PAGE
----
The Experience of Religious Persecution: “A Knock at Midnight”

A Knock at Midnight

Nick Longstaff

The most precious thing in anyone’s life is their child. From the moment you first hold them in your arms your heart demands that you protect this fragile creature with every atom of your being. You want the best for your child, you want to keep them safe, you want them to enjoy freedoms and opportunities you never could. But there are some ugly voices in the world that breathe dark fears even into the souls of children.

“About a hundred people attacked us. Had we gone out of our house they would definitely have killed us.” Pema Thubten recalls the night a mob of the Dalai Lama’s followers attacked their home. Stones smashed through their windows, shards of glass exploding into their bedrooms. Intoxicated by hatred the mob poured kerosene over the doors and set a blaze they hoped would consume the Thubten family.

Shouting obscenities and pelting the burning home with stones, not caring that there were children inside, the mob demonstrated the inevitable destination of the intolerance and prejudice the Dalai Lama had sown in their minds. By declaring again and again that those who worship Dorje Shugden are responsible for Tibet’s failure to gain its freedom, and for shortening his own life – absurd claims that can never be supported by any logic – the Dalai Lama has created an atmosphere of hatred in which no Shugden practitioner can ever feel that they or their family is safe.

Sculptor Lobsang Tsultrim says “Three times a day I have to go and check on my wife when she is outside grazing the cows to make sure that nobody has harmed her.” His wife weeps: “How many times have they thrown stones against our house?! A little child sleeps inside! I don’t care if they kill us parents, but I am afraid they will harm our child.”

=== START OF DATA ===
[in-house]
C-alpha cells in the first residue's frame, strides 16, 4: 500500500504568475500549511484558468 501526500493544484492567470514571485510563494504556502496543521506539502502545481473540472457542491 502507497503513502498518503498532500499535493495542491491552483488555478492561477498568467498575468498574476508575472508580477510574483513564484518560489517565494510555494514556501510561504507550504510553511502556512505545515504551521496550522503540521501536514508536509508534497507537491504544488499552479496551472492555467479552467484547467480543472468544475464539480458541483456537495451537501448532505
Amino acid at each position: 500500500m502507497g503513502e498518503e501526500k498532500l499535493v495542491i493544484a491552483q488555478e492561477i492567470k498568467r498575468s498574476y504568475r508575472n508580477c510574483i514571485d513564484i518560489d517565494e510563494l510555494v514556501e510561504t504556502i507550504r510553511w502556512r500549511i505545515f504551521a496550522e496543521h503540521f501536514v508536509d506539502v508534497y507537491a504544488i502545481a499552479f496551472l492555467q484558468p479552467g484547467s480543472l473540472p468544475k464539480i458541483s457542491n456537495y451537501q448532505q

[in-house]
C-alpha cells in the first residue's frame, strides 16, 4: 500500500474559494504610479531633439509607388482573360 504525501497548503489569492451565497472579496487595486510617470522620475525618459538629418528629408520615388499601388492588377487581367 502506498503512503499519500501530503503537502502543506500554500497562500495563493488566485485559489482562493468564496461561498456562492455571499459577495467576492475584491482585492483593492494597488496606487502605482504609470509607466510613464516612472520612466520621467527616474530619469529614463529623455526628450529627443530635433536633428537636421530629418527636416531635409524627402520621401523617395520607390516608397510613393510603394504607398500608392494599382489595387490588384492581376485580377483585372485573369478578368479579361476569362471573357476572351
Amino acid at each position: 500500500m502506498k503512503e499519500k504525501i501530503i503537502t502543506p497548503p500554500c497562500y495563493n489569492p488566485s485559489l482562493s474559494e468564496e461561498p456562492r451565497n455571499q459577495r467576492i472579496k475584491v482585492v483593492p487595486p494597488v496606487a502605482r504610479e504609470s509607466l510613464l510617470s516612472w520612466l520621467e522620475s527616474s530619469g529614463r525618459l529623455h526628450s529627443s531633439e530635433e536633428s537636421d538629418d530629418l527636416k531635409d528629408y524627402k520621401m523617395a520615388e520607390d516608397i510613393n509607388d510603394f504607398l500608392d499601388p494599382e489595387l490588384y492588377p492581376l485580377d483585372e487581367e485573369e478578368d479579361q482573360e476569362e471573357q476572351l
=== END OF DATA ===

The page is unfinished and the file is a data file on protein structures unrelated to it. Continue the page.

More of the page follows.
The persecution is sanctioned to such an extent that the Times of Tibet, and the newspaper ‘Knowledge’ had no qualms about publishing an advert declaring: “Anyone who is against the Dalai Lama must be opposed without hesitation, with men, money, and possesions, that is to say by all means, including violence.”

Jampel Yeshe set up a safe home in Delhi for Shugden practitioners fleeing the persecution in the Tibetan Settlements. In response, the Security Bureau of the Tibetan exile government published a dossier accusing him of being an enemy of the Dalai Lama and ‘wanted’ posters appeared on the walls of Tibetan Settlements. His family was threatened so severely that he had to send his wife and three children abroad.

Holding one of the ‘wanted’ posters he says: “This is my wife’s name. The names of all my children are listed including concrete information on what school they attend. These wanted posters have been posted everywhere, I assume this is meant as encouragement to kill us.

“I had to send the children abroad for safety reasons. When my six-year-old daughter answered the telephone, anonymous callers told her, “We will kill your Daddy.” This traumatized her so severely that she would check on me constantly, try to close all the doors, and prevent me from going outside. We have all been separated from each other for quite some time now, mother and father from children, husband and wife from each other.”

The Thubten family were lucky to survive the first attack on their home. They fled to Dehradun and while they were gone the Dalai Lama’s supporters broke into their home and destroyed everything they owned. Now they live in the shelter homes in Delhi struggling to survive.

Jampel Yeshe lives alone, unable to hold his daughter in his arms, afraid that having her near him would put her at risk. His tears tell us how much this pains him. What fears must haunt her mind? Never sure whether her father is safe or not. The Dalai Lama’s intolerance – an ugly voice of hatred – has brought fear into the hearts of children.



Pema Thubten:

Swiss Documentary (part 2): 0:25 – 1:27

An Interview with Mrs Pema:

Lobsang Tsultrim:

Swiss Documentary (part 1): 8:15 – 9:50

Jampel Yeshe:

Swiss Documentary (part 2): 2:05 – 3:55

An Interview with Jamphel Yeshe:

Wanted Posters – adverts in The Times of Tibet / Knowledge

Swiss Documentary (part 2): 0:05 – 0:40